Jim Miller, VP People and Talent at Ashby, is a highly accomplished talent leader with over 22 years of experience in the field. Throughout his career, he has worked with top-tier companies such as Google and Full Story, where he successfully built and grew teams, managing massive headcount expansions.
Jim's expertise in headcount planning and management has made him a sought-after thought leader and advisor in the industry. He is known for his innovative and strategic approach to talent strategies, having implemented alternative methods that have proven to be highly effective.
We were lucky enough to feature him in Season 1 of The Headcount People, where he shared really useful ideas that we share below. We also included him as a Headcount Master in our Headcount Planning Playbook, alongside six other leaders in the space.
In this blog, he talks about planning your team based on what you want to achieve, making models, talking openly with your executive team, and more. Here’s a snippet of our conversation.
Aligning Headcount Planning with Outcomes
Q: Jim, you've highlighted the importance of aligning headcount planning with outcomes. Can you elaborate on how leaders should approach this alignment and why it's crucial for sustainable growth?
Jim: Absolutely. When we talk about headcount planning, it's not just about numbers. It's about understanding your investment, risk tolerance, and ultimately, driving growth through sales. Instead of fixating on models like quota math, focus on revenue and outcomes. Don't tether the fate of your entire company to the number of account executives. Base your planning on tangible revenue goals and desired outcomes for a more effective strategy.
Modeling Functionality in Headcount Planning
Q: You've stressed the need for modeling functionality in headcount planning. Could you explain how creating future-looking models, including burn rates, contributes to better decision-making in the c-suite?
Jim: Modeling is critical because sometimes people don't know what they don't know. Create multiple models showcasing the outcome of success based on your ratios. These models become the foundation for the c-suite to pressure test and evaluate. By looking back at historical decisions against these models, you can assess the sustainability of your choices. It's about having a comprehensive view, including burn rates, to make well-informed decisions in headcount planning.
Transparency and Collaboration within the C-suite
Q: You've emphasized that the c-suite should not be the audience of headcount plans but actively involved in crafting them. How should leaders initiate this collaborative process, especially when defining the end goal?
Jim: The c-suite shouldn't just receive headcount plans; they should be part of building them. Start by defining the end goal, whether it's financial targets, headcount, or other measurable objectives. The key is a collective decision at the CEO and board level, ensuring alignment throughout the organization. Whether the goal is sustaining the company or aiming for an IPO, everyone needs to buy into that decision.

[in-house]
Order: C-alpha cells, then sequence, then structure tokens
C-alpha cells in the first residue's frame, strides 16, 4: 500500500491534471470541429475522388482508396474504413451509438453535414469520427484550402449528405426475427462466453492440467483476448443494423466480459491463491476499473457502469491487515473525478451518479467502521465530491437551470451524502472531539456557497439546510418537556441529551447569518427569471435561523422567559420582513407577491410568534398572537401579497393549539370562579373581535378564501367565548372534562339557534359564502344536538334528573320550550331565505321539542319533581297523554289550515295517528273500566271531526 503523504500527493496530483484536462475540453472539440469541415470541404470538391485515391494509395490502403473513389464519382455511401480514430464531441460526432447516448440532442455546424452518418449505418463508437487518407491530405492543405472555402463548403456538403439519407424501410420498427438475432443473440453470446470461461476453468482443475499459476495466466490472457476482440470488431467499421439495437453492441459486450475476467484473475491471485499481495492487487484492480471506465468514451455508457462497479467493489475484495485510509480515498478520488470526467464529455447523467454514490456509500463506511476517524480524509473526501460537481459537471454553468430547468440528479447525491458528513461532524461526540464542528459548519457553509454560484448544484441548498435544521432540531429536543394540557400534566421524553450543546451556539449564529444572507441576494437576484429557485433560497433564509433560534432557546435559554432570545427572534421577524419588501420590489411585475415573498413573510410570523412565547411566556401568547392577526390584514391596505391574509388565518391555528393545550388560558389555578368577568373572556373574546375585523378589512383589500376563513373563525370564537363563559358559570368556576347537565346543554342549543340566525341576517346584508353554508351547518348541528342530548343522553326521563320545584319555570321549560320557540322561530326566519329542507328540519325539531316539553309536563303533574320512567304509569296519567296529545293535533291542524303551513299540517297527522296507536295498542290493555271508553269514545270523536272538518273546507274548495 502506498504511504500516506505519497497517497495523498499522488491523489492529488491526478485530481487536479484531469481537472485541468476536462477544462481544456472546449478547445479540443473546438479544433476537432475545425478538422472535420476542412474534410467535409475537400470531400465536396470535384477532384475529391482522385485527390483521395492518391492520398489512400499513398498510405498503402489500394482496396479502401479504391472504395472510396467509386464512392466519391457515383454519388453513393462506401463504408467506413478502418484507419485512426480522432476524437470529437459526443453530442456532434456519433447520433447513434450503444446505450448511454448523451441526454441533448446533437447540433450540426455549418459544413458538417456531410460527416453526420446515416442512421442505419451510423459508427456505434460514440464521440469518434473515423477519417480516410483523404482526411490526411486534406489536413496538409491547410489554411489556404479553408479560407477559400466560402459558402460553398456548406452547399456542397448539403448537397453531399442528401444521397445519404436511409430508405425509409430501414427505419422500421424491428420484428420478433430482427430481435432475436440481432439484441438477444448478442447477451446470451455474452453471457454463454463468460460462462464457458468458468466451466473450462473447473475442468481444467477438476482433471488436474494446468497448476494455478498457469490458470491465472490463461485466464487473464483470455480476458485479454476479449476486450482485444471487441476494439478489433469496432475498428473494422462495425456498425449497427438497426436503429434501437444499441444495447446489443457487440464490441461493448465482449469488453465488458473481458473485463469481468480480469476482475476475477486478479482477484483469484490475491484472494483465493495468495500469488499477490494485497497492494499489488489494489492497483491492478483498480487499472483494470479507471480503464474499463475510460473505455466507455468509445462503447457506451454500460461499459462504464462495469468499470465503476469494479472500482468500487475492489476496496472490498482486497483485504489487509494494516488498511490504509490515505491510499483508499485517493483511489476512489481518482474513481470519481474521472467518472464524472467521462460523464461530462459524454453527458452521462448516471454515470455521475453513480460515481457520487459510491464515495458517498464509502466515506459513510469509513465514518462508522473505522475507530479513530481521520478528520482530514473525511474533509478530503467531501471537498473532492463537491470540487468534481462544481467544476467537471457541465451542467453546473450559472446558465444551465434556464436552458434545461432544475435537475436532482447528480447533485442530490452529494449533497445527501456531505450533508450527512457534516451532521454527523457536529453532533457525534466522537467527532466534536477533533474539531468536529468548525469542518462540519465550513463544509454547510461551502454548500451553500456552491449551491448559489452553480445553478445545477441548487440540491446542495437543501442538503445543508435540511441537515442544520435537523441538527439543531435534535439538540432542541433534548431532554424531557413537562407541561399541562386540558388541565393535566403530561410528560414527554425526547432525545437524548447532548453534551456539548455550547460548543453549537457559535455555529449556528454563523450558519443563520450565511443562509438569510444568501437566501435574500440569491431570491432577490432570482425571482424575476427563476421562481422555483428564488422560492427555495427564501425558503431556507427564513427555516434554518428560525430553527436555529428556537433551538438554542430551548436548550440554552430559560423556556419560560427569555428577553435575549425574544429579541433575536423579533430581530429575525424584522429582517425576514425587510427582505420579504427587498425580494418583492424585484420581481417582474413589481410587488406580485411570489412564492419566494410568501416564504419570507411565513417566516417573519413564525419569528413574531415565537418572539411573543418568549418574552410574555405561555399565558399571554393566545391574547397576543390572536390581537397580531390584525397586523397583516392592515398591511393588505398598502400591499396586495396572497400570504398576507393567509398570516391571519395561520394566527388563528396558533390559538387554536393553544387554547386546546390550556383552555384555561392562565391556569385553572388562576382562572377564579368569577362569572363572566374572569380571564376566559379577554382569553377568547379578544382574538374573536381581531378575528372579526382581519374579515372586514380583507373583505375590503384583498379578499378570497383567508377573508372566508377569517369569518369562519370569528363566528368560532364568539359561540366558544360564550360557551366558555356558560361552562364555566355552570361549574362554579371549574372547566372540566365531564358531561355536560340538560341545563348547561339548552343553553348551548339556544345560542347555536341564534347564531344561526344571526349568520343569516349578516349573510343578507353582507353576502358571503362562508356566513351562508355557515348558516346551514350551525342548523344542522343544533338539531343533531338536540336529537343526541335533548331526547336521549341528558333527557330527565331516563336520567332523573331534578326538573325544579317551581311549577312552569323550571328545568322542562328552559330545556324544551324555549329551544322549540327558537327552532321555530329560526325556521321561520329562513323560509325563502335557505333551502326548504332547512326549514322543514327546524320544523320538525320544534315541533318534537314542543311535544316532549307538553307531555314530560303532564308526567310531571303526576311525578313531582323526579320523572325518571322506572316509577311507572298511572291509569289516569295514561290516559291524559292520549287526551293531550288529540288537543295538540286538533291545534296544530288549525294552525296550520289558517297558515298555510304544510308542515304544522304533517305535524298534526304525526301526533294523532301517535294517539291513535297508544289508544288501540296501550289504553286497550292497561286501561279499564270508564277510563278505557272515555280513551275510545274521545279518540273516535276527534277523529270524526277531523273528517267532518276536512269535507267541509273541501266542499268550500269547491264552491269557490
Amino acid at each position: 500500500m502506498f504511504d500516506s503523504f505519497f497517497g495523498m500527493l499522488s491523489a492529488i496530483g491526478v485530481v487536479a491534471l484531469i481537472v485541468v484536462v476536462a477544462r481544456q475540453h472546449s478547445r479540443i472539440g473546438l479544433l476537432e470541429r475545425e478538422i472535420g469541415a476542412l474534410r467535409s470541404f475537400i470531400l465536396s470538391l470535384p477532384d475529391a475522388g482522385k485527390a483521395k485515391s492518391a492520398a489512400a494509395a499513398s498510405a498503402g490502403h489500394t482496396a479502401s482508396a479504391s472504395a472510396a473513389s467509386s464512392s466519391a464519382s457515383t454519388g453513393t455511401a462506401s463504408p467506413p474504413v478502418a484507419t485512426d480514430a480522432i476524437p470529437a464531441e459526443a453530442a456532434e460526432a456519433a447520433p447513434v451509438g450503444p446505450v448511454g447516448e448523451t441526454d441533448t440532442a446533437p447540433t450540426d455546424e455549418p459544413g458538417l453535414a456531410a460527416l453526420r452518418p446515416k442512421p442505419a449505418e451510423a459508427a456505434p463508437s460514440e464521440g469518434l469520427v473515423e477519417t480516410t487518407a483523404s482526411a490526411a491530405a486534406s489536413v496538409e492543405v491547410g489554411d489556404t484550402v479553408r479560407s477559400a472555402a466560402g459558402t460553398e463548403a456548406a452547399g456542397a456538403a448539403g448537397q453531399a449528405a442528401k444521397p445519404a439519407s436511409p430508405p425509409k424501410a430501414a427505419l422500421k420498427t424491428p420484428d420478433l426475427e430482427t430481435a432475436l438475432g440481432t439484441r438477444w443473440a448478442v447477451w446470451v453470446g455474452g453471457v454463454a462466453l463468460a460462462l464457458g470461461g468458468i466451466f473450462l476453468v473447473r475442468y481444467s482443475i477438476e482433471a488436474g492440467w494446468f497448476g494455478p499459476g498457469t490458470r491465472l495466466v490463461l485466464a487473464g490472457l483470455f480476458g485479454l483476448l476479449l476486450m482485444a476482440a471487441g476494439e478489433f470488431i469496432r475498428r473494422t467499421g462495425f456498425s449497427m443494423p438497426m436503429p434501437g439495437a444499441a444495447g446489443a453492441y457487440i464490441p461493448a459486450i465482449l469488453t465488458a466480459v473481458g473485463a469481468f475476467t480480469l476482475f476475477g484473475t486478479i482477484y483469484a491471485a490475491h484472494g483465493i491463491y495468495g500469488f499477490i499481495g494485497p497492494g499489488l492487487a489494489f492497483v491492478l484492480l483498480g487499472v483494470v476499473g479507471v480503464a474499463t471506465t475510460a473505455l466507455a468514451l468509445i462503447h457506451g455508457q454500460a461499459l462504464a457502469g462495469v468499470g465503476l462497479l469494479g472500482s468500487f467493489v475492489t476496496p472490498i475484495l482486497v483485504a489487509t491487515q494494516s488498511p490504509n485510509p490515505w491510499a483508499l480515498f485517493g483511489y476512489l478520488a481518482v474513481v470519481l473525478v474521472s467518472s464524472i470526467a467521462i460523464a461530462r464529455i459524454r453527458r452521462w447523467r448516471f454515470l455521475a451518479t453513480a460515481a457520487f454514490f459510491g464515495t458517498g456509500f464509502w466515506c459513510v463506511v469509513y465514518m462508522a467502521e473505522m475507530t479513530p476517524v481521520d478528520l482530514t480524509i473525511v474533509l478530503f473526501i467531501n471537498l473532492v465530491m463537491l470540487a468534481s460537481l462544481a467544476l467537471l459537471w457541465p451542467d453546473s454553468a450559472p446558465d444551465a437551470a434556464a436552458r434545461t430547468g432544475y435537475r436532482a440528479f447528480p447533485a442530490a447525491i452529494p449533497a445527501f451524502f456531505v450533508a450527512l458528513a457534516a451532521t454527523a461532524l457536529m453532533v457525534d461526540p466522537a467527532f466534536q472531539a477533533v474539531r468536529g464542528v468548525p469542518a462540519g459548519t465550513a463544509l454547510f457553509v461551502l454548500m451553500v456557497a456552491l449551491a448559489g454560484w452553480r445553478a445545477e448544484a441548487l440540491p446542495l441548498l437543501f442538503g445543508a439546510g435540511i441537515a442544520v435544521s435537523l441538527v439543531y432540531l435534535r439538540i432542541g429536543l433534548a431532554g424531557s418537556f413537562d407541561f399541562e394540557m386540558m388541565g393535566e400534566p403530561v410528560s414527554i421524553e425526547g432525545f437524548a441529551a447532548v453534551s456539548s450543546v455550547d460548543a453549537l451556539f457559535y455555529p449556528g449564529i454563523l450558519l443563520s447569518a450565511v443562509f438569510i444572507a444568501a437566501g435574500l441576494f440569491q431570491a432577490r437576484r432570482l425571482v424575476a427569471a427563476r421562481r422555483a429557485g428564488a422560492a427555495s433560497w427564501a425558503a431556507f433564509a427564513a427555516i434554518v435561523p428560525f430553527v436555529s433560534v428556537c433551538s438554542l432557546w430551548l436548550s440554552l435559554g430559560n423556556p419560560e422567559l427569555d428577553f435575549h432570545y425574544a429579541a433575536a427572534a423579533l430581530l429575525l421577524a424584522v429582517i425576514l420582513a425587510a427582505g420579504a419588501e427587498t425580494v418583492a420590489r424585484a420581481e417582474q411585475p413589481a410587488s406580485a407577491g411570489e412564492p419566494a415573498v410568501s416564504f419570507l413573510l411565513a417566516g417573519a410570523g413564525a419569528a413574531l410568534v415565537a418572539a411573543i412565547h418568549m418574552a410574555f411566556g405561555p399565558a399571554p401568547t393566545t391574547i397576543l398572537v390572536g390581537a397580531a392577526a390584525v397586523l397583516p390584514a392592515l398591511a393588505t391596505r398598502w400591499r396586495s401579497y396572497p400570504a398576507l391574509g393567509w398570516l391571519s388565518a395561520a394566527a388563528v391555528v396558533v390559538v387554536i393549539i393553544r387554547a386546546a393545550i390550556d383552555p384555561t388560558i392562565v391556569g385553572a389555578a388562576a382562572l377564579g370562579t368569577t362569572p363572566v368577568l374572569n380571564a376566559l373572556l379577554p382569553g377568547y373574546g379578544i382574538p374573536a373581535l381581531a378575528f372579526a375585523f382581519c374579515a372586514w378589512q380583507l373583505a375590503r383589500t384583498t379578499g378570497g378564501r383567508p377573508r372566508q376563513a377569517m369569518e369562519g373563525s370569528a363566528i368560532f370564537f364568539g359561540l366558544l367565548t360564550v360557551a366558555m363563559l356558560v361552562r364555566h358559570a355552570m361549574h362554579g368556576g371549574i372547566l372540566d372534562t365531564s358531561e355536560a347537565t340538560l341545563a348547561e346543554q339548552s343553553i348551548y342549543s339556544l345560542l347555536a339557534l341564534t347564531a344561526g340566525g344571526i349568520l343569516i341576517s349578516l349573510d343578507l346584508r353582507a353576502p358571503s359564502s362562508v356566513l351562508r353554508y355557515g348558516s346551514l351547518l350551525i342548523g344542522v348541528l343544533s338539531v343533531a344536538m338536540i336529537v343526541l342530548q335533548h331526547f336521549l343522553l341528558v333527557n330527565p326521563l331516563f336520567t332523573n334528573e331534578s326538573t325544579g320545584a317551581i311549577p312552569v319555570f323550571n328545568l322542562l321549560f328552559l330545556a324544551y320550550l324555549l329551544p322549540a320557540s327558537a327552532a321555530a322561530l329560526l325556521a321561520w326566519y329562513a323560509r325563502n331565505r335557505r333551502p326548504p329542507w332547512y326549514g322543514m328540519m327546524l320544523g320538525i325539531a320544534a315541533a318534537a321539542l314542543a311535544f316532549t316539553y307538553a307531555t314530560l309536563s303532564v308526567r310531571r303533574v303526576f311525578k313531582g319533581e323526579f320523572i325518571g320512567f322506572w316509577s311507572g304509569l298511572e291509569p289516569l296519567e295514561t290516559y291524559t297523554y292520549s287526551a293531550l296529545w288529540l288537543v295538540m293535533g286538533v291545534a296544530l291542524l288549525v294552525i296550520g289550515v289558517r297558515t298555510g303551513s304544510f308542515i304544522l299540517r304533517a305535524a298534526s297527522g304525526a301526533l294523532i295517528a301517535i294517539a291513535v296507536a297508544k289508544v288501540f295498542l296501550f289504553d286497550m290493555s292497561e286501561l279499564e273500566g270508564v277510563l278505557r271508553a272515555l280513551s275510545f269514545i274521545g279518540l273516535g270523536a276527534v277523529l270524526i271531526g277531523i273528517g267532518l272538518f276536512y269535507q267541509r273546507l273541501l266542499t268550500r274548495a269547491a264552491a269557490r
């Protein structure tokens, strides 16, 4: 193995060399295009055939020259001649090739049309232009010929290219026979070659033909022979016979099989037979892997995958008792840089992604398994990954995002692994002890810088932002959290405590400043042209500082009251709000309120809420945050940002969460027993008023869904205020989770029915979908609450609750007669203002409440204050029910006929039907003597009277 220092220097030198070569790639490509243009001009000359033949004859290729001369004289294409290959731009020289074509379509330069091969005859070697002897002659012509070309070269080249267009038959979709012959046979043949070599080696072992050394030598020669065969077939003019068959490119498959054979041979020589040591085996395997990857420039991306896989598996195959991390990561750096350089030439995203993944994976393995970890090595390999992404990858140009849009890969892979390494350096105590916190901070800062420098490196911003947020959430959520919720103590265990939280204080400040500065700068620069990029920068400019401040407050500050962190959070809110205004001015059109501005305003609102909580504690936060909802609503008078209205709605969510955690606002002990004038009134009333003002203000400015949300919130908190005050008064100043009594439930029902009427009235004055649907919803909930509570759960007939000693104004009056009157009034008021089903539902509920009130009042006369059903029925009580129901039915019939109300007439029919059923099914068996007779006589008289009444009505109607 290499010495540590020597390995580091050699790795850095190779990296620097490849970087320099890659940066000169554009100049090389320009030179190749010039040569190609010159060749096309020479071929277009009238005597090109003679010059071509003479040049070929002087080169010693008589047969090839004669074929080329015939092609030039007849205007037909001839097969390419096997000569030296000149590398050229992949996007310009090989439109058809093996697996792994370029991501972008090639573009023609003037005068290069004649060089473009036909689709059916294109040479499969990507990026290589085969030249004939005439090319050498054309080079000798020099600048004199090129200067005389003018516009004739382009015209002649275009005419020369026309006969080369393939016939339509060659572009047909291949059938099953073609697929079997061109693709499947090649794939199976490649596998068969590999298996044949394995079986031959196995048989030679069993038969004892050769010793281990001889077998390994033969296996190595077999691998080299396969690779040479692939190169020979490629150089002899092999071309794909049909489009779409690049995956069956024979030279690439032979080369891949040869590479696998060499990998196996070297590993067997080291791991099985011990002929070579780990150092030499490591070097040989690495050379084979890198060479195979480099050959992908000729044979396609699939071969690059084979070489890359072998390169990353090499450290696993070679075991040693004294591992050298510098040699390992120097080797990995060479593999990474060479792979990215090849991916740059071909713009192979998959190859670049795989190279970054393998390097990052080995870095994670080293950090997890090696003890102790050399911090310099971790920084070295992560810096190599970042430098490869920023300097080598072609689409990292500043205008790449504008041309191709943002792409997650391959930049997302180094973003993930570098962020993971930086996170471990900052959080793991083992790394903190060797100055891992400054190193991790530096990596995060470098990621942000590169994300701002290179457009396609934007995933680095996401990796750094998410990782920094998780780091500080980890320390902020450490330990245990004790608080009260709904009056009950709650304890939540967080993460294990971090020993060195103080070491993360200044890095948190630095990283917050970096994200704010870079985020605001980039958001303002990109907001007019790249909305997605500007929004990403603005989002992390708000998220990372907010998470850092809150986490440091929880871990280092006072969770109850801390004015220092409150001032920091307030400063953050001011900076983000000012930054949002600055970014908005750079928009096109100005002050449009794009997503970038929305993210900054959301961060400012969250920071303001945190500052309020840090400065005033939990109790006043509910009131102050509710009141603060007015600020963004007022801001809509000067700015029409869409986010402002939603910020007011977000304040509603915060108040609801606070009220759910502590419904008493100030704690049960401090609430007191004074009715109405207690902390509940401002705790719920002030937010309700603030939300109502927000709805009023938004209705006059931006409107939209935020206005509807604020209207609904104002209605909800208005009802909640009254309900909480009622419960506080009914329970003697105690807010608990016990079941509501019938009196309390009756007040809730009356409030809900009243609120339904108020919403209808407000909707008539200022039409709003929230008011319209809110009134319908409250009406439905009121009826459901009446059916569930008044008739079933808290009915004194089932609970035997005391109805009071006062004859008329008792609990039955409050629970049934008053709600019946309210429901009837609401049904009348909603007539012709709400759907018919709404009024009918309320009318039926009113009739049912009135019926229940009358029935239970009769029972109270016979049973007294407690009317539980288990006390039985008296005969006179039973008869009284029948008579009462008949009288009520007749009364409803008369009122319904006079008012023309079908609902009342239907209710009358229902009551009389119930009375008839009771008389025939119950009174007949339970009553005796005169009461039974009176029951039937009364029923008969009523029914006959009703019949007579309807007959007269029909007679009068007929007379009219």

Challenging Traditional Headcount Planning Models
Q: You've encouraged leaders not to fear thinking differently in headcount planning. Can you elaborate on why now is the opportune moment for this shift, and what pitfalls should be avoided?
Jim: Now is the moment because recent events have shown the human toll of layoffs, beyond just financial costs. It's about challenging traditional models and thinking innovatively. Reflecting on past pitfalls, we need to avoid unnecessary human and financial costs. It's time to reshape headcount planning with a more humane and forward-thinking approach.
Talent Organizations as First-Class Partners in Headcount Planning
Q: Your major takeaway is the need for talent organizations to become first-class partners in headcount planning. Why is this collaboration crucial, and how can it reshape the methodologies in headcount planning?
Jim: Talent and people organizations are crucial in shaping the human side of headcount planning. Recognizing the impact on lives beyond financial costs, we need to think differently. The recent past has shown us the pitfalls, emphasizing the necessity for better forecasts and a realignment in strategic thinking. Engaging talent organizations as first-class partners ensures a more holistic and impactful approach to headcount planning.
Headcount Planning is about people, not numbers
As we wrap up our chat with Jim Miller, remember this: making plans for your team isn't just about numbers—it's about people. Jim's simple but smart advice, from changing old ideas to working closely with your team, can guide you in making your team the best it can be.